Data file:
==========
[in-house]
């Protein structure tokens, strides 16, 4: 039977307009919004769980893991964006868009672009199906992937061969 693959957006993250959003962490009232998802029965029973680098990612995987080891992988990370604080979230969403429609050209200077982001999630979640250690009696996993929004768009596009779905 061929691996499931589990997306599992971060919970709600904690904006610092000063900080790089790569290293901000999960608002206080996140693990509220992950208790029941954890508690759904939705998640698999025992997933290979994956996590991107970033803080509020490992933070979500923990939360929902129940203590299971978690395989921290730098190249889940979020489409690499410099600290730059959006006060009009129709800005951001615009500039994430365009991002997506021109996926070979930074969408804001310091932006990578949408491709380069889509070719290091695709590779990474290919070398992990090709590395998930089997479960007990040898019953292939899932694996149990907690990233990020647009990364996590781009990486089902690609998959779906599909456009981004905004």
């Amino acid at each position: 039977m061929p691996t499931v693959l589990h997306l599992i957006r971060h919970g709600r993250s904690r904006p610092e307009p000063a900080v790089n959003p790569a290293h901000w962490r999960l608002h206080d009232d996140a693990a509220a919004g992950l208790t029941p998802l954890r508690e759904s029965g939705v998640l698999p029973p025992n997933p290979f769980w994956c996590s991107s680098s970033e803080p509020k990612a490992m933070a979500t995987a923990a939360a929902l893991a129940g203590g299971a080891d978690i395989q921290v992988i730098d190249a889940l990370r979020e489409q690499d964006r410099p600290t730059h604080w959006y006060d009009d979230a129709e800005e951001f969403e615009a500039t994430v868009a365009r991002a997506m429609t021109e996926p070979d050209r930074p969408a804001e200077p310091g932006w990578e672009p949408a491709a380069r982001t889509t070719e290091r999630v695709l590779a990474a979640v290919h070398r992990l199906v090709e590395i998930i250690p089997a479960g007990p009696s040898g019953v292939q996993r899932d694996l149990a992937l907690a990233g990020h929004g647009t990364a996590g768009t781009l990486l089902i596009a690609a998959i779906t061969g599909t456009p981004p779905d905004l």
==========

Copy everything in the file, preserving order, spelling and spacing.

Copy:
[in-house]
């Protein structure tokens, strides 16, 4: 039977307009919004769980893991964006868009672009199906992937061969 693959957006993250959003962490009232998802029965029973680098990612995987080891992988990370604080979230969403429609050209200077982001999630979640250690009696996993929004768009596009779905 061929691996499931589990997306599992971060919970709600904690904006610092000063900080790089790569290293901000999960608002206080996140693990509220992950208790029941954890508690759904939705998640698999025992997933290979994956996590991107970033803080509020490992933070979500923990939360929902129940203590299971978690395989921290730098190249889940979020489409690499410099600290730059959006006060009009129709800005951001615009500039994430365009991002997506021109996926070979930074969408804001310091932006990578949408491709380069889509070719290091695709590779990474290919070398992990090709590395998930089997479960007990040898019953292939899932694996149990907690990233990020647009990364996590781009990486089902690609998959779906599909456009981004905004």
């Amino acid at each position: 039977m061929p691996t499931v693959l589990h997306l599992i957006r971060h919970g709600r993250s904690r904006p610092e307009p000063a900080v790089n959003p790569a290293h901000w962490r999960l608002h206080d009232d996140a693990a509220a919004g992950l208790t029941p998802l954890r508690e759904s029965g939705v998640l698999p029973p025992n997933p290979f769980w994956c996590s991107s680098s970033e803080p509020k990612a490992m933070a979500t995987a923990a939360a929902l893991a129940g203590g299971a080891d978690i395989q921290v992988i730098d190249a889940l990370r979020e489409q690499d964006r410099p600290t730059h604080w959006y006060d009009d979230a129709e800005e951001f969403e615009a500039t994430v868009a365009r991002a997506m429609t021109e996926p070979d050209r930074p969408a804001e200077p310091g932006w990578e672009p949408a491709a380069r982001t889509t070719e290091r999630v695709l590779a990474a979640v290919h070398r992990l199906v090709e590395i998930i250690p089997a479960g007990p009696s040898g019953v292939q996993r899932d694996l149990a992937l907690a990233g990020h929004g647009t990364a996590g768009t781009l990486l089902i596009a690609a998959i779906t061969g599909t456009p981004p779905d905004l």